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Tis the season for dividend giving

Christine St Anne  |  19 Dec 2012Text size  Decrease  Increase  |  

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Christine St Anne is Morningstar's online editor.


Bank dividends have been among one of the few positive investment outcomes in the current market.  For many investors, their attractive yields have soothed investment portfolios impacted by a volatile environment.

For Westpac (WBC) chairman Lindsay Maxsted, dividends could also provide the bank's shareholders with a way to give back to the community.

His comments followed the launch of Westpac's dividend donation plan at its annual general meeting (AGM) this month.

The donation plan will allow shareholders to donate a percentage of their dividends that will go to a number of charity foundations managed by the bank.

Shareholders who participate in the dividend donation plan will just have to specify what percentage of each dividend-per-share they would like to donate.

Donations over $2 are tax deductable and shareholders will keep any available franking credits.

"Most of our shareholders give to charities.  By giving a portion of their dividends to these charities, they can also put back into the community.  We are very proud of our charity foundations," Maxsted says.

Charitable foundations overseen by the bank include the Westpac Foundation, the St George Foundation, the Bank of Melbourne Neighbourhood Fund and the Bank SA & Staff Charitable Fund.

These foundations support a number of initiatives including commercial activities that tackle poverty, mental health and long-term unemployment and support local community programs particularly at a grassroots level.

ANZ (ANZ) and the Bank of Queensland (BOQ) are two other banks that also run dividend-giving programs.

The ANZ shareholder dividend charity donation program gives its shareholders the opportunity to donate some or all over their cash dividends to the bank's shareholder community partners.

Last year, ANZ raised more than $78,000 in donations through the program.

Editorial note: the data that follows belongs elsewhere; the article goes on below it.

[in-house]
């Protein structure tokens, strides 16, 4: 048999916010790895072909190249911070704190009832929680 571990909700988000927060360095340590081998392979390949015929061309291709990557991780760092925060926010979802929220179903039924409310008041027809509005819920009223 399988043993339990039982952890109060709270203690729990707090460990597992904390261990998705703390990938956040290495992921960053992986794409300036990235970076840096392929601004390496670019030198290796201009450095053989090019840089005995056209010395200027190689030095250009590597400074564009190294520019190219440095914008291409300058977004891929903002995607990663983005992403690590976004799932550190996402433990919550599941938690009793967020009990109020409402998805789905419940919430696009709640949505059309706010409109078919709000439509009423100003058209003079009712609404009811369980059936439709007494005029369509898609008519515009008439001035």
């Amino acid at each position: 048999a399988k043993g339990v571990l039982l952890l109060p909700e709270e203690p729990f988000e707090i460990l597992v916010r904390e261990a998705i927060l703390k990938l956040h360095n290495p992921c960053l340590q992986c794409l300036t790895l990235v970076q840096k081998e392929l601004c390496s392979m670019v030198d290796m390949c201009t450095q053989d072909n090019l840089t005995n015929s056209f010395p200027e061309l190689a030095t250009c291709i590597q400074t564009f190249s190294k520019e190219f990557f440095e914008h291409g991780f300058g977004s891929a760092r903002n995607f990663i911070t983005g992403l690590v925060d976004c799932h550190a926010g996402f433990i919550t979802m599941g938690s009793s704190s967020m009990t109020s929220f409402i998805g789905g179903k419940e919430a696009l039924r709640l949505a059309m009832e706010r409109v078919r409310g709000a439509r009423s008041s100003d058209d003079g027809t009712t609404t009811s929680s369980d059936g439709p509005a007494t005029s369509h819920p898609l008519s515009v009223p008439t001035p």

The Bank of Queensland also has a similar program.  The bank's shareholders can put some or all of their dividends to the Children's Hospital Foundations Australia - a partnership between five major children’s hospital’s in different states. 


The power of one

With the quest for yield, it is understandable that retirees may be forgiven for wanting to hold onto as much income as they can.   Westpac's dividend donation plan, however, gives shareholders the flexibility to donate even 1 per cent of their dividends.   

For example, Westpac will pay its final dividend of 84 cents per-share this week.  Under the plan, shareholders can donate a minimum of 1 cent (rounded up from .84 cents) per share to a Westpac charity.

It is as a simple strategy that is aimed to leverage the involvement of more shareholders, according to Westpac senior manager of investor relations Hugh Devine.  

"The idea is to ask all our shareholders to think about giving a little each, rather than the generous few who give a disproportionate amount," Devine says.

"If each of our shareholders donated a minimum of 1 per cent or more, this would still generate a significant amount of funds for our foundations," he says.

Indeed, as Maxsted noted at the Westpac AGM, with more than 560,000 shareholders, the power of one shouldn't be underestimated.

"If shareholders choose to donate even 1 per cent of their dividends, together they can make a significant difference to people's lives," he says.